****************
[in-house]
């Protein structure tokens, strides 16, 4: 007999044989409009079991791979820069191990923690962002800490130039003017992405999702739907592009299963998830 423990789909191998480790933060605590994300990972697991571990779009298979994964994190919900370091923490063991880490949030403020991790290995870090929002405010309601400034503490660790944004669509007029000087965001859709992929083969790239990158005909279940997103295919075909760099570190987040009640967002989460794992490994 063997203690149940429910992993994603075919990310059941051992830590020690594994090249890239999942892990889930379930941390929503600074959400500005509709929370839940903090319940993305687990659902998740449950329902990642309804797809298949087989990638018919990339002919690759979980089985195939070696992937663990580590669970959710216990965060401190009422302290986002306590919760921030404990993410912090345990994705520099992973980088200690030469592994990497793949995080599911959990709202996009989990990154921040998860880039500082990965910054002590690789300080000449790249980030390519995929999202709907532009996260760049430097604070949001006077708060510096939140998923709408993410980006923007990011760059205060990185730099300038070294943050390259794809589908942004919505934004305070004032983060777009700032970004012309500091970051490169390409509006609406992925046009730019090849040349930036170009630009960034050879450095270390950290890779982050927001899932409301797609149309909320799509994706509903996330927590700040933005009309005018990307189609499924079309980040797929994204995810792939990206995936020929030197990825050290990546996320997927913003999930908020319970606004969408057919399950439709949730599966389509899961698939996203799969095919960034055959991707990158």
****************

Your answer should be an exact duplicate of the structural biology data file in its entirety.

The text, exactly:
[in-house]
């Protein structure tokens, strides 16, 4: 007999044989409009079991791979820069191990923690962002800490130039003017992405999702739907592009299963998830 423990789909191998480790933060605590994300990972697991571990779009298979994964994190919900370091923490063991880490949030403020991790290995870090929002405010309601400034503490660790944004669509007029000087965001859709992929083969790239990158005909279940997103295919075909760099570190987040009640967002989460794992490994 063997203690149940429910992993994603075919990310059941051992830590020690594994090249890239999942892990889930379930941390929503600074959400500005509709929370839940903090319940993305687990659902998740449950329902990642309804797809298949087989990638018919990339002919690759979980089985195939070696992937663990580590669970959710216990965060401190009422302290986002306590919760921030404990993410912090345990994705520099992973980088200690030469592994990497793949995080599911959990709202996009989990990154921040998860880039500082990965910054002590690789300080000449790249980030390519995929999202709907532009996260760049430097604070949001006077708060510096939140998923709408993410980006923007990011760059205060990185730099300038070294943050390259794809589908942004919505934004305070004032983060777009700032970004012309500091970051490169390409509006609406992925046009730019090849040349930036170009630009960034050879450095270390950290890779982050927001899932409301797609149309909320799509994706509903996330927590700040933005009309005018990307189609499924079309980040797929994204995810792939990206995936020929030197990825050290990546996320997927913003999930908020319970606004969408057919399950439709949730599966389509899961698939996203799969095919960034055959991707990158």